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High-Flow Experiment 2008: FAQs

What is a high-flow experiment?
A high-flow experiment is a release of water from Glen Canyon Dam intended to rebuild high-elevation sandbars, deposit nutrients, and restore backwater channels. For 2008, it is proposed that approximately 41,000 cubic feet per second (cfs) of water be released from Glen Canyon Dam for 60 hours.

What are the anticipated benefits of a high-flow experiment?
Higher than normal flows are required to deposit sand up and onto eroded Grand Canyon sandbars, which serve as camping beaches for river runners and hikers, provide sediment needed to protect archaeological resources from erosion and weathering, and create habitats used by native fishes, particularly the endangered humpback chub (Gila cypha), and other wildlife. The experimental studies associated with the proposed 2008 high-flow experiment are designed to build upon existing scientific knowledge to inform managers about the efficacy of using high flows from the dam to improve a range of resources, including not only sandbars and humpback chub habitat, but also rainbow trout (Oncorhynchus mykiss), the aquatic food base, riparian vegetation, archaeological sites, and water quality.

What is adaptive management?
Adaptive management is generally understood to be a systematic process for continually improving management practices over time by emphasizing learning through experimentation. Adaptive management also incorporates collaboration among stakeholders, managers, and scientists who are knowledgeable about the system being evaluated. The comprehensive, iterative, and collaborative nature of an adaptive management approach is why it was implemented as part of the long-term management strategy for refining operations of Glen Canyon Dam to improve downstream resources.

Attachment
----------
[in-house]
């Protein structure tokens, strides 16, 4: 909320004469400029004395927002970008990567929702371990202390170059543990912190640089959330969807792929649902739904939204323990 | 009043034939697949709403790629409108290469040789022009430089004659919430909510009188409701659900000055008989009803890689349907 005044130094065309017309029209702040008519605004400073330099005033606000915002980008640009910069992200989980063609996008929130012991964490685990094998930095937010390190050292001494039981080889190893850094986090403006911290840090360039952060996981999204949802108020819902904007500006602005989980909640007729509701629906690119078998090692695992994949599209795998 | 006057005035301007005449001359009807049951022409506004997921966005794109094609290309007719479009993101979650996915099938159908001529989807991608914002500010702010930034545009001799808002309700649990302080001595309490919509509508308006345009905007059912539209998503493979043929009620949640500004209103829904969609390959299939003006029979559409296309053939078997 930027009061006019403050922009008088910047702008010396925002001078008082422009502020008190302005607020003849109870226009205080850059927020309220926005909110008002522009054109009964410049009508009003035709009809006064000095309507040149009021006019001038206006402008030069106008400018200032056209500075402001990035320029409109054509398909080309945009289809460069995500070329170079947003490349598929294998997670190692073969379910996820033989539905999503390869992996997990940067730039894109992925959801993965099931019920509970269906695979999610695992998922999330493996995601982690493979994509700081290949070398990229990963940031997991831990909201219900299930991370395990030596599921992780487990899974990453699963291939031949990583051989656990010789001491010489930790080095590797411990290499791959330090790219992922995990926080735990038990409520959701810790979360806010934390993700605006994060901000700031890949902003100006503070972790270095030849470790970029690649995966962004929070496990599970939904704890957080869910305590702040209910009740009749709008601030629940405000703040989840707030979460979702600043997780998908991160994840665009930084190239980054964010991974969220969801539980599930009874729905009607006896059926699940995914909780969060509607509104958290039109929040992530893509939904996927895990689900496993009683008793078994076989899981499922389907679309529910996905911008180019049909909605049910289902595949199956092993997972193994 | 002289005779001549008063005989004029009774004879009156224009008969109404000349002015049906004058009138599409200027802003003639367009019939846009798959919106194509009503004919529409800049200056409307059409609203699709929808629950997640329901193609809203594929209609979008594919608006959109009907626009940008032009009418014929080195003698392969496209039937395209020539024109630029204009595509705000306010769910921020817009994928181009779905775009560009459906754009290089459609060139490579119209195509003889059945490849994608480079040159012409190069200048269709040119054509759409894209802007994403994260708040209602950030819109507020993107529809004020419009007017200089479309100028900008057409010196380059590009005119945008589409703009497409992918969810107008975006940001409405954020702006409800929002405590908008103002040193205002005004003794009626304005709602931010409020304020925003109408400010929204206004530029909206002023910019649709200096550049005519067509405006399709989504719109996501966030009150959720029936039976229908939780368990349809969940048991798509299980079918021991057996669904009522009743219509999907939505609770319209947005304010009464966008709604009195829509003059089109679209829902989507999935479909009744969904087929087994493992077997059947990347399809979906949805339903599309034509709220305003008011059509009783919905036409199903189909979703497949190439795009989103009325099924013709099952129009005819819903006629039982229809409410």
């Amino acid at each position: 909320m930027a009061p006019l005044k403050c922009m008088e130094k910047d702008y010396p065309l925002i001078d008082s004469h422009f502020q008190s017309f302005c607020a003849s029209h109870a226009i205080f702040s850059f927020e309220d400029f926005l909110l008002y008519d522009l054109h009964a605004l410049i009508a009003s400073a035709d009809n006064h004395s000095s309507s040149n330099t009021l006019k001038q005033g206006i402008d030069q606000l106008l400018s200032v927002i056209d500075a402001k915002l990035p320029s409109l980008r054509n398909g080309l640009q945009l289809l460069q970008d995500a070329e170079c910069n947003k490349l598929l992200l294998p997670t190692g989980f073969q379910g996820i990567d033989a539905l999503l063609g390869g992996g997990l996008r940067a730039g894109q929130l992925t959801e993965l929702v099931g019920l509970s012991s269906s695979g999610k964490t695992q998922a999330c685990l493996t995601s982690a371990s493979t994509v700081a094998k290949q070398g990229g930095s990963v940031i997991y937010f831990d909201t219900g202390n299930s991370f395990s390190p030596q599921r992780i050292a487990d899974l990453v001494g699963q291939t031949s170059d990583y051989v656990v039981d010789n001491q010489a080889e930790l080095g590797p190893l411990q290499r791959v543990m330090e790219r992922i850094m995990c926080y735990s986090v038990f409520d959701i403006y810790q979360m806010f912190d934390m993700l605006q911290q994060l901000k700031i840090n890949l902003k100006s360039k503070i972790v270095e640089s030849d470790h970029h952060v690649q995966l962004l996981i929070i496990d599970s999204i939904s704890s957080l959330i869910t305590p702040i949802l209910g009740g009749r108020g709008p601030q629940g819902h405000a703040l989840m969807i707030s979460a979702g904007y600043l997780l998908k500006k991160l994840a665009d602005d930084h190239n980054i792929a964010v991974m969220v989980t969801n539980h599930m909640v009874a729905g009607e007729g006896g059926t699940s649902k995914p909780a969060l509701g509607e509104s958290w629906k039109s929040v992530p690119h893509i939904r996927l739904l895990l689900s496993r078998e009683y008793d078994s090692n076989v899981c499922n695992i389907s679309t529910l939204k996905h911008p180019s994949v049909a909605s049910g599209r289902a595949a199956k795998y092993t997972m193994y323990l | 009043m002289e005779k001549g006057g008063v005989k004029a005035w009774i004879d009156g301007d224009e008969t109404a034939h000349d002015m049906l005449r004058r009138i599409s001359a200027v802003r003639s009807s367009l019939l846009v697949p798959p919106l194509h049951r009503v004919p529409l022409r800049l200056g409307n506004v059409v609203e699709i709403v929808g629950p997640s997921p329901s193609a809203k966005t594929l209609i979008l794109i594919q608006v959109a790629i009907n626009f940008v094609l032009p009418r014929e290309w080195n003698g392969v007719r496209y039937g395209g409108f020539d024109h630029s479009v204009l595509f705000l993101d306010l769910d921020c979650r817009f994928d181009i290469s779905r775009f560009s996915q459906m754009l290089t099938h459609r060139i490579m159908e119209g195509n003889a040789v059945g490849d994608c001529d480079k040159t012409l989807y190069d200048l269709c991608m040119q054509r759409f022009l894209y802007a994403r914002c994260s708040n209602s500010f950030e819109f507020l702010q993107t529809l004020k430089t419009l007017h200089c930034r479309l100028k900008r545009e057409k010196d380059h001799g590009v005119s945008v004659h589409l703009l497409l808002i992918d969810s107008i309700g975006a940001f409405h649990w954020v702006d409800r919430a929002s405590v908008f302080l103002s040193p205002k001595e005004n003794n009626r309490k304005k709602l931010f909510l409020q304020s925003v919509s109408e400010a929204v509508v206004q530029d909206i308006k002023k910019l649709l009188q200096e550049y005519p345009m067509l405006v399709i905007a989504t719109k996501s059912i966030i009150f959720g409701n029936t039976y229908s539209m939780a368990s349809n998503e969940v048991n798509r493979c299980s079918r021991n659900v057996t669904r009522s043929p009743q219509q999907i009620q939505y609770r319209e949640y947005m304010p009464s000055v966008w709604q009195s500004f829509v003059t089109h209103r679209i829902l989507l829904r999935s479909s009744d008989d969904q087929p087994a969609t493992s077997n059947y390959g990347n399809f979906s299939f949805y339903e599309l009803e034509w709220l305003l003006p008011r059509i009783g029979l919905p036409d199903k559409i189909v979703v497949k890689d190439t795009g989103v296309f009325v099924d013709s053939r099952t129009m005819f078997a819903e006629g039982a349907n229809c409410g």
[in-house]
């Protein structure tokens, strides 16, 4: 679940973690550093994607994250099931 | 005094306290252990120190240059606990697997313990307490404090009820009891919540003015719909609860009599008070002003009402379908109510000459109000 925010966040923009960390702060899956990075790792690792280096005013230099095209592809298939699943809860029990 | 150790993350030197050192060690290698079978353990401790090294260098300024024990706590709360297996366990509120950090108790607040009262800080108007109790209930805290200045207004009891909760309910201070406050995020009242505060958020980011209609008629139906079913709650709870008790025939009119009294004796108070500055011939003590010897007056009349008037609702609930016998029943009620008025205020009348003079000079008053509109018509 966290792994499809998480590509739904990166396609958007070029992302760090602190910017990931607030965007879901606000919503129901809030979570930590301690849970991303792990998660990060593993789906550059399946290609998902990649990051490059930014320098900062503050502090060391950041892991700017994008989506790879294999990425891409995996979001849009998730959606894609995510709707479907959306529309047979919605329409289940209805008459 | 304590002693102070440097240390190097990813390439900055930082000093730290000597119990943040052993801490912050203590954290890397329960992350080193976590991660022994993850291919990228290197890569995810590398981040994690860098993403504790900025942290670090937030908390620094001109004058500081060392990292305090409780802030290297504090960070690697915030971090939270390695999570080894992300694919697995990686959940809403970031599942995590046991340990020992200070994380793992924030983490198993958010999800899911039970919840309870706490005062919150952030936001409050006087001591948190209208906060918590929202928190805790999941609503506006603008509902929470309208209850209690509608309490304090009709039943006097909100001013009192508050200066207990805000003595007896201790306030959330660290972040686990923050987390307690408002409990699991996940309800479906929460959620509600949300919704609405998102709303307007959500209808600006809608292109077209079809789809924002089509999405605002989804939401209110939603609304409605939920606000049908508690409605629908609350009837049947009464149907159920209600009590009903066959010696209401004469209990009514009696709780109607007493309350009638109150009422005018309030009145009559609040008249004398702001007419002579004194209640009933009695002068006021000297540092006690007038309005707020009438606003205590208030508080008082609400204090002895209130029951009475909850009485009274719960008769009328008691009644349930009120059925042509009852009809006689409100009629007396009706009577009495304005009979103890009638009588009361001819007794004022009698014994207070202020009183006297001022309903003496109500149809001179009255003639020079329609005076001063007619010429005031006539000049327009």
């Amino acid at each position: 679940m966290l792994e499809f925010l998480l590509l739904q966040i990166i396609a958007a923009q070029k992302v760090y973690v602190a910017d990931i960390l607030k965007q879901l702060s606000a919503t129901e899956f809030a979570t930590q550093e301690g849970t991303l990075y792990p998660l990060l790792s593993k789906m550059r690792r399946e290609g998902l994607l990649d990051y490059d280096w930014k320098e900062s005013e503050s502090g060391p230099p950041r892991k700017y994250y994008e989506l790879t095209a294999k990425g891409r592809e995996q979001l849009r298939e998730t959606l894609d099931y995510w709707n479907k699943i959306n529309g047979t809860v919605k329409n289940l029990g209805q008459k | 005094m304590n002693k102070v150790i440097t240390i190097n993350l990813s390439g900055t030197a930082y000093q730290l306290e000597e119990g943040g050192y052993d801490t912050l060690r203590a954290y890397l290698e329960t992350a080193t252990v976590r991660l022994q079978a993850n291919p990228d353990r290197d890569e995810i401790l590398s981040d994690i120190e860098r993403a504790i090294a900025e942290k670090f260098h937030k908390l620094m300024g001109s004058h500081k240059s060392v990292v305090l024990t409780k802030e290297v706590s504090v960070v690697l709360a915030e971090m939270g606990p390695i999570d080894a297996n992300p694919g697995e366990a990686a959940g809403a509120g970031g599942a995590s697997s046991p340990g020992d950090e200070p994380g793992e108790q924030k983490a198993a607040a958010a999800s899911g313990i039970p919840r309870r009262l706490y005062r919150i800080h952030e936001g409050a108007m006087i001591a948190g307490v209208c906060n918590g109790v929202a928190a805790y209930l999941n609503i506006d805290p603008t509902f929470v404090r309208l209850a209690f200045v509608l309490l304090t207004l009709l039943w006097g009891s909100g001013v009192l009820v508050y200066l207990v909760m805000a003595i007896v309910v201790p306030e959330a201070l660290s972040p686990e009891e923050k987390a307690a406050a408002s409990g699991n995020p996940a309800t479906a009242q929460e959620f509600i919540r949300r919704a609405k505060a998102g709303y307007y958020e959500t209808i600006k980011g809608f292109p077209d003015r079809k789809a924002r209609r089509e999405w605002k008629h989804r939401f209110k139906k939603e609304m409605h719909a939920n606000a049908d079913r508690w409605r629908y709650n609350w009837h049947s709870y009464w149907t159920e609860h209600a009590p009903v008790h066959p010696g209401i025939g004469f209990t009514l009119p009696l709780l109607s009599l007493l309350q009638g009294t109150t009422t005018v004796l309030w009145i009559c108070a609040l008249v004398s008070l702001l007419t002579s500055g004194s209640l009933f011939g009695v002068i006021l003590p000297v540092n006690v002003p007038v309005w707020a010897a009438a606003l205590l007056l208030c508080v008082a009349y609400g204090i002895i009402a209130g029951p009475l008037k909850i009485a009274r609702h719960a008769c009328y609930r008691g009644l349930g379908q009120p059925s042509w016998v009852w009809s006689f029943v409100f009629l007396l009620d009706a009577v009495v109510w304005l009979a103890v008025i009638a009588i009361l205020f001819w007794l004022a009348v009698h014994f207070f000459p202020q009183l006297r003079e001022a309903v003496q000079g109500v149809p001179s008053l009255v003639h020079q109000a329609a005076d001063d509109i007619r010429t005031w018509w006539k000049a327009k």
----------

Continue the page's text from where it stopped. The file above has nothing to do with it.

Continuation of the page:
The Glen Canyon Dam Adaptive Management Program (GCDAMP) was officially established in 1997, under the direction of the Secretary of the Interior, in compliance with the Grand Canyon Protection Act of 1992 (Public Law 102-575), and the 1996 Record of Decision. The GCDAMP includes the Adaptive Management Work Group, a Federal Advisory Committee that makes recommendations to the Secretary of the Interior on the operation of Glen Canyon Dam and other related management actions. The Secretary appoints the group's 25 members, who include representatives from Federal and State resource management agencies, the seven Colorado River Basin States, Native American tribes, environmental groups, recreation interests, and contractors of Federal power from Glen Canyon Dam.

Why was the high-flow experiment proposed?
The Colorado River ecosystem is currently enriched with sediment as a result of repeated floods from the Paria River—a tributary that enters the Colorado River below the dam—that delivered 2,500,000 metric tons (±500,000 metric tons) of sediment (the largest series of inputs in 10 years). Given the large amount of sand in the system, a high-flow experiment presents a tremendous opportunity to learn more about whether high flows can be used to improve important natural, cultural, and recreational resources in Glen and Grand Canyons. Additionally, high flows that occur when sand supply is abundant in the channel are known to form backwater habitats, or areas of stagnant or low-velocity flows, where young native fish, including the endangered humpback chub, have been found.